Monday, January 31, 2011

Horn in on


If you horn in on a conversation you are interrupting a conversation. Another way of saying to “horn in” is to “butt in”. Both are informal. Here the Rhinoceros is literally horning in on the conversation because he has a horn (the sharp thing on the end of his nose).

1. If I hear a tourist trying to speak Portuguese or Spanish and they are having difficulty communicating with the locals, sometimes I horn in on the conversation and help them.

2. If a tourist is paying too much for a souvenir, I might horn in on the conversation/ negotiation and tell them in English that they can definitely get a better price.

3. When you disagree with someone’s opinion, especially in a group of friends, it’s not a big deal to horn in on the conversation and give your 5 cents (give your opinion).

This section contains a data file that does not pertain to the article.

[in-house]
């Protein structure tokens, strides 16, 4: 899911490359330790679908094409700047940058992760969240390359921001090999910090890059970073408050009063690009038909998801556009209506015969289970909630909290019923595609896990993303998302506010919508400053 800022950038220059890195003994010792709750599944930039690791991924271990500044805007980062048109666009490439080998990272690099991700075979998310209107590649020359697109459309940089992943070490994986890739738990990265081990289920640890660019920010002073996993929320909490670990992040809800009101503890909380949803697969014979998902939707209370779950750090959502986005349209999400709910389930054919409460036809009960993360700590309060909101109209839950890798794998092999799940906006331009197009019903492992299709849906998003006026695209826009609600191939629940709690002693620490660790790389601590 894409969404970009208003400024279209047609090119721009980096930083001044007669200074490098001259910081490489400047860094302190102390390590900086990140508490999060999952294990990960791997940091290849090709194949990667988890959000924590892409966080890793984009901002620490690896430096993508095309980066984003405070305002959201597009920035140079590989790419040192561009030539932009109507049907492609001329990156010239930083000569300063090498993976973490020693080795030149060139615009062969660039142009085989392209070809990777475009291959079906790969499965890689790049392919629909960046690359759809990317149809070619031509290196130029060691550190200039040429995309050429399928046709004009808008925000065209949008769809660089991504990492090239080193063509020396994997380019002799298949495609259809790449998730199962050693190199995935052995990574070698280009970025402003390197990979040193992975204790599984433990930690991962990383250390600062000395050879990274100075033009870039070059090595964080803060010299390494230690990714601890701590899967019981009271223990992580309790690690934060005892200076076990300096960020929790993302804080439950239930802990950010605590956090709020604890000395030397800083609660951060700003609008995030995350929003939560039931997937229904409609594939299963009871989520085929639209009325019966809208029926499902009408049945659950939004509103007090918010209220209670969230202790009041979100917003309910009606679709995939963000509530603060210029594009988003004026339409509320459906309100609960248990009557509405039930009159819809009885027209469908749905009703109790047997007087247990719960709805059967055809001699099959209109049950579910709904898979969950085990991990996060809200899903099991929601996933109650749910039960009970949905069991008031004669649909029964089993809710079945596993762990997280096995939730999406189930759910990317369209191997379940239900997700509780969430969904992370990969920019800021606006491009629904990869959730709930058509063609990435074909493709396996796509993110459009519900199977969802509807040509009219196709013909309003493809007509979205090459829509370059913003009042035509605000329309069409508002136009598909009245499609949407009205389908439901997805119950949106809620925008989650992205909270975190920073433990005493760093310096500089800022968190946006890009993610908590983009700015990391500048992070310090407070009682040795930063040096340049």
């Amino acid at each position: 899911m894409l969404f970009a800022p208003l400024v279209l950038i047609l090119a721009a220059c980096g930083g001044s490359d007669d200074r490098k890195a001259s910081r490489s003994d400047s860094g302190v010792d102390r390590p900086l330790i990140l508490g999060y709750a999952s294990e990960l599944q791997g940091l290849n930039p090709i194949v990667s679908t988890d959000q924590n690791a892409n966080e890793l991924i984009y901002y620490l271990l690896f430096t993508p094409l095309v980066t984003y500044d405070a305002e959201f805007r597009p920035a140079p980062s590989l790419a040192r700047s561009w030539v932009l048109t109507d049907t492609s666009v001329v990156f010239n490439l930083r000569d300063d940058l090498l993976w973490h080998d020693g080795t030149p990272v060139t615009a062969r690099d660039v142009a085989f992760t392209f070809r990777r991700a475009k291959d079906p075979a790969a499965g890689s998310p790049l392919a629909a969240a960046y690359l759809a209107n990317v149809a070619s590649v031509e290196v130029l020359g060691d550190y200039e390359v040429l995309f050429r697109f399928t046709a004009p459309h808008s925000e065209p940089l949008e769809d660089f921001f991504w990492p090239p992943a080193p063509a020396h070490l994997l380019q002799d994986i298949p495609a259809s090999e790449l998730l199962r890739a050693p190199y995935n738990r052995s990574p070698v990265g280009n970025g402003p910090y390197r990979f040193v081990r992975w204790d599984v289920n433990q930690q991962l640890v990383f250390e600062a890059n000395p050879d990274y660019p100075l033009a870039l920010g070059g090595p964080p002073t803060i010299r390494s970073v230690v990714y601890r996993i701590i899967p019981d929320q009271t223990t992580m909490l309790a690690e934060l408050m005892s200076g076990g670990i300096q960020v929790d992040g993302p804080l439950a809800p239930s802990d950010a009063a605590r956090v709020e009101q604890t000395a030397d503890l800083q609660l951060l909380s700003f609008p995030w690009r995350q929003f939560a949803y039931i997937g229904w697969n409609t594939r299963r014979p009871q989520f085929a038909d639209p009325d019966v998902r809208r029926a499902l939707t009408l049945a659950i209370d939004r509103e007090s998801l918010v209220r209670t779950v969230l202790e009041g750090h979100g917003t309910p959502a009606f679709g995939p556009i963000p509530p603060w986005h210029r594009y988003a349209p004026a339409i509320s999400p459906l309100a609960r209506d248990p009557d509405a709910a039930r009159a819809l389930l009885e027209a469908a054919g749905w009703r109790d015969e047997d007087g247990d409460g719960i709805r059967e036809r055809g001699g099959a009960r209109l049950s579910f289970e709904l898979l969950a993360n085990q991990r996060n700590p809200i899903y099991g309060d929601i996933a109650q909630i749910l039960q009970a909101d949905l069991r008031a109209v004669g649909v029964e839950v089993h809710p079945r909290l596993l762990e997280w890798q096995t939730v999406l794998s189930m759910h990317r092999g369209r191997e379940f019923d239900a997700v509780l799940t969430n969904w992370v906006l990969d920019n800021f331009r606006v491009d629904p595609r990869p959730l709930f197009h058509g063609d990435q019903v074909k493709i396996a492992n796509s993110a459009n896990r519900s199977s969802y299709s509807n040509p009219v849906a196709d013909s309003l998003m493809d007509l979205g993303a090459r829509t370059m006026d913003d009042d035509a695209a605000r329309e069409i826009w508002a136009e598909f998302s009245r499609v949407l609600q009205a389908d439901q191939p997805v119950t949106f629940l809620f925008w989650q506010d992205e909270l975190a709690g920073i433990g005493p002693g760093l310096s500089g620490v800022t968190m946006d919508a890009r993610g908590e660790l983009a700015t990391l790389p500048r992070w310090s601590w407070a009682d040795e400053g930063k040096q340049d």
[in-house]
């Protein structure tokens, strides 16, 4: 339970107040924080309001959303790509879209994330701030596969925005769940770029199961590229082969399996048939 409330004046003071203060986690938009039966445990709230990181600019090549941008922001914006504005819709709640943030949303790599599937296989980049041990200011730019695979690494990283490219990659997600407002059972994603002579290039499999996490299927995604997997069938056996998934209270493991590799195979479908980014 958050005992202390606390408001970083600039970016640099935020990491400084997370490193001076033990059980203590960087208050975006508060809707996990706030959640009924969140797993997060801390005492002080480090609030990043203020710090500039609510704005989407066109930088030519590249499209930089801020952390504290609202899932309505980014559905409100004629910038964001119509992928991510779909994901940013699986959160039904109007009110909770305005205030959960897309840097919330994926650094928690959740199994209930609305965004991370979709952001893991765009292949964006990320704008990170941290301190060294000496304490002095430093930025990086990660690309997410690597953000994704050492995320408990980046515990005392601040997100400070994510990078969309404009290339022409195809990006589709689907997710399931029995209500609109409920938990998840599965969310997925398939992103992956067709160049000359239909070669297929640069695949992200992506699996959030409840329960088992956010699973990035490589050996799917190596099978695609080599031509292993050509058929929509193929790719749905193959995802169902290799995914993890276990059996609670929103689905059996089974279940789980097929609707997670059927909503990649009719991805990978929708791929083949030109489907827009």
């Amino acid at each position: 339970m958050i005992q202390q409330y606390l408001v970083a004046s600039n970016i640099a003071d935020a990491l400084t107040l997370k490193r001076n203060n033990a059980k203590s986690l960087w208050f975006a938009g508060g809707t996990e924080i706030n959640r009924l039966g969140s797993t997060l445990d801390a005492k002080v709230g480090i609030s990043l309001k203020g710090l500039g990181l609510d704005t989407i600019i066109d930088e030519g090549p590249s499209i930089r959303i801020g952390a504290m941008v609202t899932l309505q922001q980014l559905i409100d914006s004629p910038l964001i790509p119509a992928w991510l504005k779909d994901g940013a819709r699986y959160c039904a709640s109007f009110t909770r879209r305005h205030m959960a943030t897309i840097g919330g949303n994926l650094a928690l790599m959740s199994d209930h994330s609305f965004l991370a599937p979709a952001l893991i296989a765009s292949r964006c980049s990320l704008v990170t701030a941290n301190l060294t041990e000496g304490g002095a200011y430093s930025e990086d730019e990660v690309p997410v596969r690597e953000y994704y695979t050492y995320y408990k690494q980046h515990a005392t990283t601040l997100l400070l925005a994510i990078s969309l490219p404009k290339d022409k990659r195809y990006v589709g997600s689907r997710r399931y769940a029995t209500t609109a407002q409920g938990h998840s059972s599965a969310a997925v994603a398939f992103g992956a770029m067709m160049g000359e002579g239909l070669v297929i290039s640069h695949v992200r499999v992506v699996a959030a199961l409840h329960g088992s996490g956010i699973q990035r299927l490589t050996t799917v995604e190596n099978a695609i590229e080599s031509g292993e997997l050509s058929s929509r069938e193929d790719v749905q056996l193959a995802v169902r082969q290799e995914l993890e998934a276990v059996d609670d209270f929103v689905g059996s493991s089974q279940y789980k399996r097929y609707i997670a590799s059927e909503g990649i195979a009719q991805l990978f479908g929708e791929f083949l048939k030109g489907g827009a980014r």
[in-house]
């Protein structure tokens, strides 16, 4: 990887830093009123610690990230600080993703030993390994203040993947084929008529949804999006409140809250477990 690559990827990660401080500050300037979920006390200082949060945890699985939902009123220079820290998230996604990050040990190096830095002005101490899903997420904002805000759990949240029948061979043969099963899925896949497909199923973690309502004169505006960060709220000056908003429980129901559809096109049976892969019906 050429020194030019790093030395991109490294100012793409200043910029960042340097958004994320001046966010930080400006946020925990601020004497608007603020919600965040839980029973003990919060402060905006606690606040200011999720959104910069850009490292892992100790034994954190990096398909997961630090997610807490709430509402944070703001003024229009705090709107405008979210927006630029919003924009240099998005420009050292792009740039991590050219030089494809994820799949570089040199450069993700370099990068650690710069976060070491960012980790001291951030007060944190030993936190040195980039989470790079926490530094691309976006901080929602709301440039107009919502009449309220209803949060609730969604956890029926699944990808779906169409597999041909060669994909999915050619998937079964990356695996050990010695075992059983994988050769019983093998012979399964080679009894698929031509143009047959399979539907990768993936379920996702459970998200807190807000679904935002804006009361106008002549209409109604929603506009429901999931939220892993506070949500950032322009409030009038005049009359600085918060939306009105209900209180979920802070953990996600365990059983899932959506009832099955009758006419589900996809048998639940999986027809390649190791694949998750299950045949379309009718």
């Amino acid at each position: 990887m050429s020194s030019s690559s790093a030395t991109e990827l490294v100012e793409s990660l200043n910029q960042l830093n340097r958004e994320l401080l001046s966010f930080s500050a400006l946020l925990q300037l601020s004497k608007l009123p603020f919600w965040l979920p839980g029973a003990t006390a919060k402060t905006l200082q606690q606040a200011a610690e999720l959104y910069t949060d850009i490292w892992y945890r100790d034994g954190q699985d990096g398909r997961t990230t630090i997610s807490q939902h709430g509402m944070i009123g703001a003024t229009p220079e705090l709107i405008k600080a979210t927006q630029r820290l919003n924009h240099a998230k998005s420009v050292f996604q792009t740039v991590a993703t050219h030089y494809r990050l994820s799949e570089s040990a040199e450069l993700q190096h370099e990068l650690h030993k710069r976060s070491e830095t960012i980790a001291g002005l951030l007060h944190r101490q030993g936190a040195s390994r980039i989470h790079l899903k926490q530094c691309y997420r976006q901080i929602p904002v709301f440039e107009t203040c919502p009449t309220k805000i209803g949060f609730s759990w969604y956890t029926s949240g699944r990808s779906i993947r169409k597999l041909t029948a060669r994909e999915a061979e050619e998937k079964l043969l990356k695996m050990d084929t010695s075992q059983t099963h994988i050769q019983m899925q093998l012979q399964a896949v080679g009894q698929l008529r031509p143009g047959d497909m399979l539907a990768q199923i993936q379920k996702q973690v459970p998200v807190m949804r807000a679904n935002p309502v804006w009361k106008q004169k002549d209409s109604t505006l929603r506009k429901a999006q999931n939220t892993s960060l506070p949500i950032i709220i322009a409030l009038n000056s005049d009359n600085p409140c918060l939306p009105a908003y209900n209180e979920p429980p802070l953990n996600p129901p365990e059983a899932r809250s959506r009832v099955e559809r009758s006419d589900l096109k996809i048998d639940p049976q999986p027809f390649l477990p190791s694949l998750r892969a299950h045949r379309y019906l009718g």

4. If you are overseas (abroad) and you hear somebody speaking in your language and with your regional accent, it is not uncommon to horn in on the conversation and ask them where they are from.

5. I’m fairly tolerant. I don’t really mind people horning in on my conversations.

3 comments :

  1. Do you usually horn in on other peoples' conversations? Write a comment here or on my Facebook page.

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  2. I think the hardest thing to lear of this phrasal verb is the pronunciation of the "ing" form. I've been at it several minutes and I don't think I pronounce it correctly, buff, I won't use "horning in on" ever.

    Joking, I'll always try to learn and pronounce new vocab.

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